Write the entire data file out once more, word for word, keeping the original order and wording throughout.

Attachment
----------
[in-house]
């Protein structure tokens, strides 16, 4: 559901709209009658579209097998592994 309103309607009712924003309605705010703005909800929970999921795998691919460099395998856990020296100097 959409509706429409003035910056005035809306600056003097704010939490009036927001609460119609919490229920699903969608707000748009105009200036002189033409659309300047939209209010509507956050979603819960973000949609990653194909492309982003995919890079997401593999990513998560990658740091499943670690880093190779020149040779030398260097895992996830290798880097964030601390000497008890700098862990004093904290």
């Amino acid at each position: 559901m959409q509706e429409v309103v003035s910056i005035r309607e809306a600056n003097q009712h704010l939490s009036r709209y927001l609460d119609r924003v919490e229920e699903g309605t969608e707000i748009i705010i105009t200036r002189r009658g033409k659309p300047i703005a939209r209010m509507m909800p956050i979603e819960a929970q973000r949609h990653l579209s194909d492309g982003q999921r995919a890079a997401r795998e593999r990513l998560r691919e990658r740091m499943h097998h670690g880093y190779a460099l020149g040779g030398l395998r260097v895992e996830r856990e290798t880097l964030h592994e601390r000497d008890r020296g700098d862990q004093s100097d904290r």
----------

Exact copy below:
[in-house]
């Protein structure tokens, strides 16, 4: 559901709209009658579209097998592994 309103309607009712924003309605705010703005909800929970999921795998691919460099395998856990020296100097 959409509706429409003035910056005035809306600056003097704010939490009036927001609460119609919490229920699903969608707000748009105009200036002189033409659309300047939209209010509507956050979603819960973000949609990653194909492309982003995919890079997401593999990513998560990658740091499943670690880093190779020149040779030398260097895992996830290798880097964030601390000497008890700098862990004093904290």
């Amino acid at each position: 559901m959409q509706e429409v309103v003035s910056i005035r309607e809306a600056n003097q009712h704010l939490s009036r709209y927001l609460d119609r924003v919490e229920e699903g309605t969608e707000i748009i705010i105009t200036r002189r009658g033409k659309p300047i703005a939209r209010m509507m909800p956050i979603e819960a929970q973000r949609h990653l579209s194909d492309g982003q999921r995919a890079a997401r795998e593999r990513l998560r691919e990658r740091m499943h097998h670690g880093y190779a460099l020149g040779g030398l395998r260097v895992e996830r856990e290798t880097l964030h592994e601390r000497d008890r020296g700098d862990q004093s100097d904290r």